In a way, smoking is like a negative deep breathing exercise. You say the word 'cigarette' and your body reacts by becoming tense and anxious. You light a cigarette, and by taking that first deep breath, you are doing exactly the same as taking a deep breath without a cigarette, though as a smoker, you attribute the change in feeling to the cigarette itself, which actually hasn't done anything.

Note from Terry Martin: Much of the relaxation that we associate with smoking has to do with replenishing the dwindling level of nicotine in the bloodstream. We think of it as smoking enjoyment or stress relief, but it in truth, the only relief we get from smoking is that of a junkie getting a fix. Nicotine is an extremely addictive drug, and we get edgy and uncomfortable when the nicotine level in our bodies dips below what we're used to receiving.

This next one is one of my very favorite exercises, and never fails to take the edge off of whatever stressful or tense day I may be having in life.

Stand up. Right now, go on, you can do it (or if you can't, then sit up straight with both feet firmly planted on the ground). Lift your arms as high up as you can. Now close your eyes and think of something you love, something or someone that tickles your soul; a child, a puppy, a warm summer day in a wheat field. Now, breathe it in. Breathe in all of that sunlight and warmth and love and preciousness and feel it infuse your entire being and pool at your feet.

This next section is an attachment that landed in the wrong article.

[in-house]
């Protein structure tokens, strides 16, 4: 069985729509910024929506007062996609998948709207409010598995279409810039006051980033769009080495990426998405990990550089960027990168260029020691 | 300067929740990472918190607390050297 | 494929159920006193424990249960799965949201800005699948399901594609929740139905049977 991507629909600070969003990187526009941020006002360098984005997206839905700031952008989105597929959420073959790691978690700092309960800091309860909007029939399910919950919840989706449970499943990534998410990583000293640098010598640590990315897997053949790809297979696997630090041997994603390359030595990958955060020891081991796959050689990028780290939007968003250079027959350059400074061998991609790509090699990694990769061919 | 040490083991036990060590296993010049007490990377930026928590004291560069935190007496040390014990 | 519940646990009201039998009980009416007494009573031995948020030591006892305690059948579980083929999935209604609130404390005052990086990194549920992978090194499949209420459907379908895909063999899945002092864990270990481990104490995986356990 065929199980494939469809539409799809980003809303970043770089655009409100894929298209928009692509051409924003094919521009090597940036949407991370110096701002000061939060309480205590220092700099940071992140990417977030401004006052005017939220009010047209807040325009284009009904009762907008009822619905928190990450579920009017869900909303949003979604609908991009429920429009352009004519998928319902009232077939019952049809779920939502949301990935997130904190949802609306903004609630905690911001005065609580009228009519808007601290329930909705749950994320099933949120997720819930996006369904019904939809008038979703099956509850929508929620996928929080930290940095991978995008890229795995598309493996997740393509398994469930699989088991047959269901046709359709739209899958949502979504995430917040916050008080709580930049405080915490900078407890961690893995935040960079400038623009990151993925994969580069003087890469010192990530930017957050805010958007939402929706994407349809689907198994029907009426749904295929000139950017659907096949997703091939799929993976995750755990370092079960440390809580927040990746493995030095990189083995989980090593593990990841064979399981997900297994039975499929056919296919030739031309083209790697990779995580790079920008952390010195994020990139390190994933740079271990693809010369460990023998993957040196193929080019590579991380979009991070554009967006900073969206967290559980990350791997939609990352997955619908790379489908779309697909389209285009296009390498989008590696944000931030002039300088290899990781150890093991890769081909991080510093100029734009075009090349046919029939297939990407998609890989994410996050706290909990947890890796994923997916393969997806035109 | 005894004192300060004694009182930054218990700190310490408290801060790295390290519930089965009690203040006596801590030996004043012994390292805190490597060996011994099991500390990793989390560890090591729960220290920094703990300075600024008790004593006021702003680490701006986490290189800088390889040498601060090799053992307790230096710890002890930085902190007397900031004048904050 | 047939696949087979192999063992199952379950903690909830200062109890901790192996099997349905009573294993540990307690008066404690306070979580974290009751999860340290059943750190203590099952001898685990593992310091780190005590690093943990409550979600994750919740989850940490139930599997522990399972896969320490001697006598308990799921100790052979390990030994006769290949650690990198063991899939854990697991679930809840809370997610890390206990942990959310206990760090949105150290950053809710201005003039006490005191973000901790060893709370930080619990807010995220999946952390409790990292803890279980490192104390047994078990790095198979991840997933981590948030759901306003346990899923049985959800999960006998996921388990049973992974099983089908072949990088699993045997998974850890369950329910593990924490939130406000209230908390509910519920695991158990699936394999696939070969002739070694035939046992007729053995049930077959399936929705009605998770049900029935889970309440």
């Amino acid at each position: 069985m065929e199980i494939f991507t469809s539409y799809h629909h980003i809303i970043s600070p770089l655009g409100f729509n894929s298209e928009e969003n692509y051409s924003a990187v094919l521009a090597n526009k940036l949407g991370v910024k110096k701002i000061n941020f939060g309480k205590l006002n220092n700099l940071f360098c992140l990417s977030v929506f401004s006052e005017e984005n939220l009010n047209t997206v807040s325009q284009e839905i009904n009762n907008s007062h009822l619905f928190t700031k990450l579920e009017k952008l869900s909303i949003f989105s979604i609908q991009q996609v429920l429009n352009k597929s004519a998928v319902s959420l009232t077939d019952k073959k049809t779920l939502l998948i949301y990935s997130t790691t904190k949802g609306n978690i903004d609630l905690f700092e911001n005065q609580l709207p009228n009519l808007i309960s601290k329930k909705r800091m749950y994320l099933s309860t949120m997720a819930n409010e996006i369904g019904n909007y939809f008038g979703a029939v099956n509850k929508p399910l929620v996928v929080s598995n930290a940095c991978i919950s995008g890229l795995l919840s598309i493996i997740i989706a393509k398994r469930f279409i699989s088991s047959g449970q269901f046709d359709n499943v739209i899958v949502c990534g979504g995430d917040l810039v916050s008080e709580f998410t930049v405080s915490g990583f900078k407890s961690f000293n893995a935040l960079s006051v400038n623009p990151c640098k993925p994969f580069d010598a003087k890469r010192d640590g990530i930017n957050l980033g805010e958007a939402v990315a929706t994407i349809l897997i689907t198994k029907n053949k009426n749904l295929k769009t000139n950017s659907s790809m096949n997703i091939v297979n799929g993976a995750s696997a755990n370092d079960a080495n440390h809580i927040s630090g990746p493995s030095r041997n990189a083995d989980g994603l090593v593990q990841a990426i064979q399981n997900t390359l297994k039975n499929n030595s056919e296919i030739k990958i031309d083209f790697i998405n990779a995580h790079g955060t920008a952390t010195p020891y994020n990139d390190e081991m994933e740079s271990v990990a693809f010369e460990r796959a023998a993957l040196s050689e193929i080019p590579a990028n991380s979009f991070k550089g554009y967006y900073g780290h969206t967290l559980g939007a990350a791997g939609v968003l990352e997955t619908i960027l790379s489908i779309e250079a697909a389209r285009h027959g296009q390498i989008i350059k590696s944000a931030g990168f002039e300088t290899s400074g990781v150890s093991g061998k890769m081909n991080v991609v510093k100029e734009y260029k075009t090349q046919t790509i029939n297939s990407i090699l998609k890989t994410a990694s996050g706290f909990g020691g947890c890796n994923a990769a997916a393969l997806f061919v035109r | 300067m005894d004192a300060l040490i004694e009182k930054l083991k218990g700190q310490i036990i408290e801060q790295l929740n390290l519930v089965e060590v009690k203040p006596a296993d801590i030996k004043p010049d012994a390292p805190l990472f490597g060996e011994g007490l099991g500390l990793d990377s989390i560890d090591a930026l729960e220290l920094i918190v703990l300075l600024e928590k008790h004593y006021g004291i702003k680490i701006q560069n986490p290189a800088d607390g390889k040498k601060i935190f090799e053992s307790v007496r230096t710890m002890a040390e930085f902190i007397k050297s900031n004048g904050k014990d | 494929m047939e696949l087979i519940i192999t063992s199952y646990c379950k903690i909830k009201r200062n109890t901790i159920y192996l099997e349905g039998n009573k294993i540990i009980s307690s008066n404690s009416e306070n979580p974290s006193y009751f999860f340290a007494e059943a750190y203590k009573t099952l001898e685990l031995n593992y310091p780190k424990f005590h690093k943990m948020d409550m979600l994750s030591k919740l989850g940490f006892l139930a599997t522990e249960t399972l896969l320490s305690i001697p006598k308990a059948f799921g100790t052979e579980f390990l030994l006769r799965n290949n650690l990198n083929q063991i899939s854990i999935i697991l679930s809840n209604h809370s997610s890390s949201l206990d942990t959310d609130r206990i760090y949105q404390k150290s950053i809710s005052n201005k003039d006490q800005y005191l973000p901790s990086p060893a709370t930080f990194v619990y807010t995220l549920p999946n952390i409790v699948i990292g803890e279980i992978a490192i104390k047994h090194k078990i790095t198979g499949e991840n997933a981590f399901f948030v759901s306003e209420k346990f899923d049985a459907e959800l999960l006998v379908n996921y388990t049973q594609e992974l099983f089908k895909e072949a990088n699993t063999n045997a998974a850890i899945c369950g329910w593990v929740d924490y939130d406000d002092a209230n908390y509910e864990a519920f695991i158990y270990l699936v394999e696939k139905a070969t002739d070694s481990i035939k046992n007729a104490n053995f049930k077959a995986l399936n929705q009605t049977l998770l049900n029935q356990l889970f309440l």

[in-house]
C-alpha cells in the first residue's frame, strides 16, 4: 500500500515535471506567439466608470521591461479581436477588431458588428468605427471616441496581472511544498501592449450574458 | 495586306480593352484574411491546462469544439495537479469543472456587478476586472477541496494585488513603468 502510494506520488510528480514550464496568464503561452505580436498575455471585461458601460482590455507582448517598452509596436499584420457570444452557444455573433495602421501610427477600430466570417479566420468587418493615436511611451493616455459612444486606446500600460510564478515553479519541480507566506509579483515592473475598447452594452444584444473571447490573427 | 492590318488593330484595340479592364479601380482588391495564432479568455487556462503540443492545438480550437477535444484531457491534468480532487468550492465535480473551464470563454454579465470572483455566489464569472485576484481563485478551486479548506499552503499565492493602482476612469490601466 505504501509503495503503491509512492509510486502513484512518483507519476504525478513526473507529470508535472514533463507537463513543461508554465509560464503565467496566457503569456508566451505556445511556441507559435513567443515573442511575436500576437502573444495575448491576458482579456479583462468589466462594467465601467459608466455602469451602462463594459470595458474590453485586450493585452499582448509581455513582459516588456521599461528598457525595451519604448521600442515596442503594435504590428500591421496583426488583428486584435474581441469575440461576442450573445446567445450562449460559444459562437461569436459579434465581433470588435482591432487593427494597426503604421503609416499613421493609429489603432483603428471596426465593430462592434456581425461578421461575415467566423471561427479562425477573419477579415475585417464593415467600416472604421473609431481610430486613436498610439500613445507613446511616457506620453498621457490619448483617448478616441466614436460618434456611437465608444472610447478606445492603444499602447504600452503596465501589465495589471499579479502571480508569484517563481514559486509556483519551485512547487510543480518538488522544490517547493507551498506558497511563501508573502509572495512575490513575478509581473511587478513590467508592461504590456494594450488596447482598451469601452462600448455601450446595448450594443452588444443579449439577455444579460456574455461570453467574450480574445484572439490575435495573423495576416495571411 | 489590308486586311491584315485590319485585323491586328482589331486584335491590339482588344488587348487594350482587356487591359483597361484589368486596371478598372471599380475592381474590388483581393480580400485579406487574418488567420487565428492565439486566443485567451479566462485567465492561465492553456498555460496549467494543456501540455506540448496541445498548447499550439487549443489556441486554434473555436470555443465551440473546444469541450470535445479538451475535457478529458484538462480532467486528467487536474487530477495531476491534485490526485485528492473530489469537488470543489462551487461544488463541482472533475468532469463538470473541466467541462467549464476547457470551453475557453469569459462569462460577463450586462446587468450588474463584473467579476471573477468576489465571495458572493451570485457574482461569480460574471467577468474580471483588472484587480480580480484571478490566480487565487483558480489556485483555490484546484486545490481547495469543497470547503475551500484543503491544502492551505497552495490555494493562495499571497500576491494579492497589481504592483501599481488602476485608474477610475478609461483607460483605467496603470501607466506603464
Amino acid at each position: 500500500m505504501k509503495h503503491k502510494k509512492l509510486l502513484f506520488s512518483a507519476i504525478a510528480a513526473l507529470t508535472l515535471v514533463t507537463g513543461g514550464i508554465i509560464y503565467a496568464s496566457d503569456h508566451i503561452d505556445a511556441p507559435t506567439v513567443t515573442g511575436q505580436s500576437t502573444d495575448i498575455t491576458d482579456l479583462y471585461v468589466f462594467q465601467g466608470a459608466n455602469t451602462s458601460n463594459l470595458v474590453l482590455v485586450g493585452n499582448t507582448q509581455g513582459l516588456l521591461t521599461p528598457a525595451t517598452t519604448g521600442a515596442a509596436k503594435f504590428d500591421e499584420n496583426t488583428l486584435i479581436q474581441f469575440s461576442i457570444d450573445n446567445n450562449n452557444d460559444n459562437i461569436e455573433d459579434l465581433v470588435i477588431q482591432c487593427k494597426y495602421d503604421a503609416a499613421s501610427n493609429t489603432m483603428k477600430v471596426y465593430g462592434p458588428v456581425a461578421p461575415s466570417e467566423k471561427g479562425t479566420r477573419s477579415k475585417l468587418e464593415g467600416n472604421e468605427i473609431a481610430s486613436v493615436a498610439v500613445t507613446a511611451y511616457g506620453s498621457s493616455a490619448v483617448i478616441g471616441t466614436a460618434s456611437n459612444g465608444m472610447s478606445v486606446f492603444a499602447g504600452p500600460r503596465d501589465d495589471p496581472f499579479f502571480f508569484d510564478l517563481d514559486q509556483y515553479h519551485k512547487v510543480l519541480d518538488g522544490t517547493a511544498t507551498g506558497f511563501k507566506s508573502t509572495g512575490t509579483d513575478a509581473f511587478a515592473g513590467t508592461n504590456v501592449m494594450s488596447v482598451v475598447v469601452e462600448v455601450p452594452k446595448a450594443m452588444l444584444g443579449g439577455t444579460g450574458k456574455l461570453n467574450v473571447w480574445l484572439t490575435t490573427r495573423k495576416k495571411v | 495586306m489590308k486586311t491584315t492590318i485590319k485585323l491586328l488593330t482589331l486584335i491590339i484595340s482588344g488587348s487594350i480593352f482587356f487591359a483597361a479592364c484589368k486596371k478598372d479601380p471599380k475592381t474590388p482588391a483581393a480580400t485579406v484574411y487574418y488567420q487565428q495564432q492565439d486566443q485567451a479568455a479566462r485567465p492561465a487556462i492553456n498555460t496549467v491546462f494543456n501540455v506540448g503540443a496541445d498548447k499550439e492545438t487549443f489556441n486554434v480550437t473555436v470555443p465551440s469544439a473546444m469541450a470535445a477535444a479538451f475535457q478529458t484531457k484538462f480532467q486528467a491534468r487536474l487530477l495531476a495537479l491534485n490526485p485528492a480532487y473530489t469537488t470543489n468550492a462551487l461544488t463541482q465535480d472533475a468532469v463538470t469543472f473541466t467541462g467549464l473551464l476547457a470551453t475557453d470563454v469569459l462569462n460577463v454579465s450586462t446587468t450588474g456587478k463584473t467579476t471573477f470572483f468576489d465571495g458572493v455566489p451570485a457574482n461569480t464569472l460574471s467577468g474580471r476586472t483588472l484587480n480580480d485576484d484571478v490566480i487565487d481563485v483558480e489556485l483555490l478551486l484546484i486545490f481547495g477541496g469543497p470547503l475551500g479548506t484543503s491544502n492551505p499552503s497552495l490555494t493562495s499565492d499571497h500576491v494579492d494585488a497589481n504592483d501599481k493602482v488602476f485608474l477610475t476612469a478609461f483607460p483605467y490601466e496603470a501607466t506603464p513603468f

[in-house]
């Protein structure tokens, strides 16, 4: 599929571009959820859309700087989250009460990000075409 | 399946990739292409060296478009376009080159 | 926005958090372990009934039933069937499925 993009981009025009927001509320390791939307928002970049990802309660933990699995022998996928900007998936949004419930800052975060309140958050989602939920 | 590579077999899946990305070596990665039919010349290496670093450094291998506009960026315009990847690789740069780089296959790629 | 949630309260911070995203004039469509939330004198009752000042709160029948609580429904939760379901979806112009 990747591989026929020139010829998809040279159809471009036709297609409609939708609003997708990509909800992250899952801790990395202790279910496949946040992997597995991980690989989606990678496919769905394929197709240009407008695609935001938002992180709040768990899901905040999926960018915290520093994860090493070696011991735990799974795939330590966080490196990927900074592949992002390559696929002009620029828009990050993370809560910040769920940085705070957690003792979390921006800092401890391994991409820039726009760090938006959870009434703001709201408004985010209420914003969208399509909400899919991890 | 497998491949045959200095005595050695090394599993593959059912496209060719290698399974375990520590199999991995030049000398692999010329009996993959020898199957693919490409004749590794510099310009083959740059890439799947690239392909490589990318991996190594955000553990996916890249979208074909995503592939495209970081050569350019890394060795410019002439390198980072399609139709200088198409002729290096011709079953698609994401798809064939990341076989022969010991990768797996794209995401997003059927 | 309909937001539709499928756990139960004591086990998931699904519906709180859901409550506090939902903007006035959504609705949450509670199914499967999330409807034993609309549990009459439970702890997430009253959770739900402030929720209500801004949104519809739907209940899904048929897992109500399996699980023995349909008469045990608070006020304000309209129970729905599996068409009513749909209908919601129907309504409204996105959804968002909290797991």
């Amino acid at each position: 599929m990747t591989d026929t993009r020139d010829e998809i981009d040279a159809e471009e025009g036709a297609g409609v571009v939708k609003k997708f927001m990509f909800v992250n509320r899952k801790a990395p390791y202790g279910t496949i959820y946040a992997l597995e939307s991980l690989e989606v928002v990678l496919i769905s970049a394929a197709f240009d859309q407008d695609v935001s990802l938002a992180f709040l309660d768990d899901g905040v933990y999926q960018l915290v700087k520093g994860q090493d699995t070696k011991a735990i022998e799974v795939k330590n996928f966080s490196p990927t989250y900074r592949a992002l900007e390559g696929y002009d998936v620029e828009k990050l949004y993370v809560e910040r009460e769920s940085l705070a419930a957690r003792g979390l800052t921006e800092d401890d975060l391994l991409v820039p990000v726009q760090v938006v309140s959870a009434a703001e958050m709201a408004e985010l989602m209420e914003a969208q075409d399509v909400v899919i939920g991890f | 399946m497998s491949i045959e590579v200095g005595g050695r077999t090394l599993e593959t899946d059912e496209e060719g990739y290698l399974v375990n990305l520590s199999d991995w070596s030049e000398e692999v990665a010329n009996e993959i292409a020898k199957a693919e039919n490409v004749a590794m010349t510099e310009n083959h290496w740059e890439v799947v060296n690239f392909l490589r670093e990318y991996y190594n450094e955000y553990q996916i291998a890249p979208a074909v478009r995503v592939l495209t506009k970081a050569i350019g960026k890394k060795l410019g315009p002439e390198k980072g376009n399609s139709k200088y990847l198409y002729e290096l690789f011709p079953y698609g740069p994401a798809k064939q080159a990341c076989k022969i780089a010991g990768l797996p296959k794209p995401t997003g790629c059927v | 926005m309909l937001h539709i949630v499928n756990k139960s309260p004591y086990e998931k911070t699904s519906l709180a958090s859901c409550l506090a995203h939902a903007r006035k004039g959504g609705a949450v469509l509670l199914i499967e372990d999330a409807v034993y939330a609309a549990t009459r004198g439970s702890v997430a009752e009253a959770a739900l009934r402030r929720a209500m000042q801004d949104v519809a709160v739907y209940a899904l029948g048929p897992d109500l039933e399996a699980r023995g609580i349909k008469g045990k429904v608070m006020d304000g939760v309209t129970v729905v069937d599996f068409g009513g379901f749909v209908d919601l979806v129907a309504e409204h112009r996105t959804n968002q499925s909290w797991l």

Isn't it marvelous to breathe?


How you choose to react to thoughts of smoking can either increase or decrease their power over you. The next time a smoking urge hits, try a little reverse psychology. Instead of tensing up for a struggle, relax and mentally lean into the craving. Let it wash over you while you focus on your breathing. The urge will run its course and pass. Practice makes perfect with this technique. You'll get the hang of it with time and will find it empowering.